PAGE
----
Sunday, October 2, 2016

5 Tips for Handling Unsolicited Parenting Advice -FREE CARD Download!


How to Handle Unsolicited Parenting Advice

“You should swaddle him. My baby loved it.”
"My child NEVER acted like that. Why don't you discipline her?"
 “Why don’t you breastfeed her instead? It’s healthier.”
“You should put some rice cereal in his bottle. It will help him go to sleep.”
“I think that wearing your baby all the time is going to make her spoiled.”
“Just let him cry it out. He’ll live.”
Oh my gosh! You let her cry it out? How is she supposed to ever feel secure if you do that?”

Sometimes it seems like one of the first (and longest) rites of passage as a parent is undergoing the vast amounts of advice that people will throw at you. This advice can be about anything - from feeding and soothing your baby to your daily routine and methods of discipline. While the people treating you to their tips, tools, and strategies may think that they are being helpful, the truth is that their advice may often be unsolicited and unwelcome.

Unsolicited parenting advice, though likely meant to help you on your journey as a parent, can have some unpleasant results. It can be annoying and frustrating. It can confuse you, especially if you receive conflicting advice. It can also make you feel like you are not the best parent that you can be. However, just screaming “I’m his mom, I’ll do what I want!” at everyone probably isn’t the best method. So what can you do to deal with this type of advice without hurting people’s feelings? Read on for a few tips on how to gracefully handle unsolicited parenting advice.

1) Thank Them for Their Concern

The first step when someone gives you unsolicited advice is to understand that they are probably acting from a place of genuine concern about your child. Not necessarily that they think that you are doing a poor job, but just a general feeling of caring about your child’s well-being. Keeping this in mind (though it may be hard at times), one thing you can do is to say something along the lines of “Thank you for your concern. I’m glad that so many people seem to care about my child as much as I do."  This is a polite way to let them know that you were listening and that you appreciate the (hopefully) positive intent behind it.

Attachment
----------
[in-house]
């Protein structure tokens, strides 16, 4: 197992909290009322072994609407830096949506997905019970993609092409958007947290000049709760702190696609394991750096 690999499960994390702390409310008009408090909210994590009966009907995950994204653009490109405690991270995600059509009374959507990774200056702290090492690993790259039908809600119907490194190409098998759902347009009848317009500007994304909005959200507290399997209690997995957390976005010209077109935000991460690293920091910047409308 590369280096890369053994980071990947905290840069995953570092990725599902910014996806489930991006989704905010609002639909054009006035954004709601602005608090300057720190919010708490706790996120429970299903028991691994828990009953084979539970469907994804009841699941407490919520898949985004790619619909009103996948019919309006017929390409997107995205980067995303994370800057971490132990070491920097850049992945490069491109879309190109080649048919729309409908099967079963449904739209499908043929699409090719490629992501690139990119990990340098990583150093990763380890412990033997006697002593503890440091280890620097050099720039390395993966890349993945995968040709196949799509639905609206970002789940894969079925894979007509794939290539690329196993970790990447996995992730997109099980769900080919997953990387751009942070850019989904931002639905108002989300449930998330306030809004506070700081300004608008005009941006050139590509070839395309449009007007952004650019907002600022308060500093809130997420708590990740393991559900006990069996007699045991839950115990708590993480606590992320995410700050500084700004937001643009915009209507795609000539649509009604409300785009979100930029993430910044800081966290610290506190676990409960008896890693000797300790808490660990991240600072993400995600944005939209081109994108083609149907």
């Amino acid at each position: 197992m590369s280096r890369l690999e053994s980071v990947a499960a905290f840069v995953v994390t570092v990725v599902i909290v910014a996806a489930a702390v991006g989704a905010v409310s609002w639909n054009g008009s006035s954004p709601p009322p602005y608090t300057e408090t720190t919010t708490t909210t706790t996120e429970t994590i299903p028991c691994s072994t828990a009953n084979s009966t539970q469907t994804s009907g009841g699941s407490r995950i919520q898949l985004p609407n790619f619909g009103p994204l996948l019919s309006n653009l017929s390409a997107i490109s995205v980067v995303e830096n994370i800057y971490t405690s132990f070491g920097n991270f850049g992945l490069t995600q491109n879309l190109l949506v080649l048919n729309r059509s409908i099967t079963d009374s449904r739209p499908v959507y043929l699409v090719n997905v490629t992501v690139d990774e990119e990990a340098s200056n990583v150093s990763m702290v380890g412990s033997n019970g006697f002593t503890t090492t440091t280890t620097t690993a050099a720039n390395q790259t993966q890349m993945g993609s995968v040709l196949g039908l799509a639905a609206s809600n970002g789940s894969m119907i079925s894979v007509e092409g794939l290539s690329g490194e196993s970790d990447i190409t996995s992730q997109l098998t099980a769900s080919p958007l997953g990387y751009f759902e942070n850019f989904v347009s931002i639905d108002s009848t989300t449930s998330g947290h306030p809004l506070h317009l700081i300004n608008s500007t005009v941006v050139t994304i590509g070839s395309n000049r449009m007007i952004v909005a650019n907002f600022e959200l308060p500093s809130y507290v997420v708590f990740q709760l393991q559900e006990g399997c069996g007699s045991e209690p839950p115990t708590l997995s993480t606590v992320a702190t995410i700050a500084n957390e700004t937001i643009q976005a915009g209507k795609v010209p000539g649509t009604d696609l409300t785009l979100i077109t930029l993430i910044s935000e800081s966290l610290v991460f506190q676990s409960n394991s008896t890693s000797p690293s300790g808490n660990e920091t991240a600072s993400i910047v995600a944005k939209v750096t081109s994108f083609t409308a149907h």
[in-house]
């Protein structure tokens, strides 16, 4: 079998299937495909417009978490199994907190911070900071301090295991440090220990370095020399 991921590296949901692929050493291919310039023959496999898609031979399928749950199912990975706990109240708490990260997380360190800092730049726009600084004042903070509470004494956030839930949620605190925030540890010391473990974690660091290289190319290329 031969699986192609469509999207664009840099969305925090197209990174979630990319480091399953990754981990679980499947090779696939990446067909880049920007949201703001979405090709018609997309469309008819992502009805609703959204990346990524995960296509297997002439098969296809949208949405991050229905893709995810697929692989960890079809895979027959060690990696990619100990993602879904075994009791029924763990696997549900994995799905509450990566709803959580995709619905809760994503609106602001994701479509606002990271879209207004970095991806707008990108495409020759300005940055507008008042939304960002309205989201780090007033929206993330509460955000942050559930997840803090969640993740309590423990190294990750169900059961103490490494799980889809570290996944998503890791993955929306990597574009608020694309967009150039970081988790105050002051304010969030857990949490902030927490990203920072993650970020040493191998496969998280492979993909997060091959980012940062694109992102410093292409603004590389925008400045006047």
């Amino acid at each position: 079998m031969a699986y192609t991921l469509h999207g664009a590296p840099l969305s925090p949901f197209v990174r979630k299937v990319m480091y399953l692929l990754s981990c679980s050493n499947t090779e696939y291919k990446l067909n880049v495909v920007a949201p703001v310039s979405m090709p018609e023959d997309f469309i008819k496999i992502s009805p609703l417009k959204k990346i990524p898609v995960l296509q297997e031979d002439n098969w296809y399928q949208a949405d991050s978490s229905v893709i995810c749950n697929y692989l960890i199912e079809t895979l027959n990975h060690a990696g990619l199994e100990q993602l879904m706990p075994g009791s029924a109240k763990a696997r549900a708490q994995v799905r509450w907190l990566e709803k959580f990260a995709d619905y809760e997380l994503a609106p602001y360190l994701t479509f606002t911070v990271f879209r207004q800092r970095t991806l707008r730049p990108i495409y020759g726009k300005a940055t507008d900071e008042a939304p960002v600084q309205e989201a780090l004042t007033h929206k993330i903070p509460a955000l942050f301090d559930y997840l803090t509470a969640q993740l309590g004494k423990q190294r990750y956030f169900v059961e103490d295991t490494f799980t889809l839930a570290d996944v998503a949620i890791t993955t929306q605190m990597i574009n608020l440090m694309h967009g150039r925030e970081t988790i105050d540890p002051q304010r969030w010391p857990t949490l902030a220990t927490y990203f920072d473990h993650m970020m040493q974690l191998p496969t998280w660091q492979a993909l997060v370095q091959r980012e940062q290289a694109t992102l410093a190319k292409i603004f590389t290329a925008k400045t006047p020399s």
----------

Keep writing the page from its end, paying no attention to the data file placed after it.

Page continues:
2) Educate Them About Your Decisions

Many times, people will give you advice that runs directly counter to the way you have chosen to raise your child. In these cases, their advice is something that you may have already considered, but decided against. Sometimes people don’t really consider that there are options other than what they have tried or heard about. If it is important to you that people understand why you choose to do things the way that you do, it is perfectly acceptable to politely explain your decision. It may not change their minds, but it could show them why they won’t be able to change your mind either. The main goal is for them to understand that despite your difference of opinion, you have your child’s best interest at heart and have made educated decisions about their welfare.

3) Be Honest with Repeat Offenders

If there are certain people who continuously give you unsolicited advice, chances are they are someone who plays an active role in your life. Often, when this happens, it can put a strain on your relationship. To avoid that, it is best to ask the person if they have time for a chat at a time when you have had a chance to calm down. Let them know, in a civil yet firm manner, that their continuous advice (or criticism) is making you feel negatively. Explain that, while they are important to you and you enjoy spending time with them, you would prefer if they would only give you advice if you ask for it. Though this may be something that causes them to feel offended or upset, it is better be straightforward so that you can have a frank discussion and move forward.

4) Take Their Advice into Consideration

One thing that I do have to mention is that just because advice is unsolicited does not mean that it is bad advice. Sometimes advice, even when it has not been asked for, can be valuable. It can be easy to write off all unsolicited advice as something that you will not use, but it would be wise to at least consider the advice before you set it aside. You may end up deciding that it is not the best advice for you, but every now and then you might find a piece of advice that is worth implementing. 

5) Don’t Take It to Heart

Finally, try not to allow other people’s constant advice (or criticism) to cause you to doubt yourself or your parenting skills. At the end of the day, you are the parent. I believe that most parents have their child’s best interests at heart and make decisions that they think will benefit their family. As long as you know that you are doing what you feel is best for your children, that is what matters.



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1 comment :

  1. While I agree that most people only mean well, there are times when their advice go over the top. If they think that me being the child's parent is somehow not enough, does my occupational therapy job hold no value. I think I know more about my child both as a parent and an OT.

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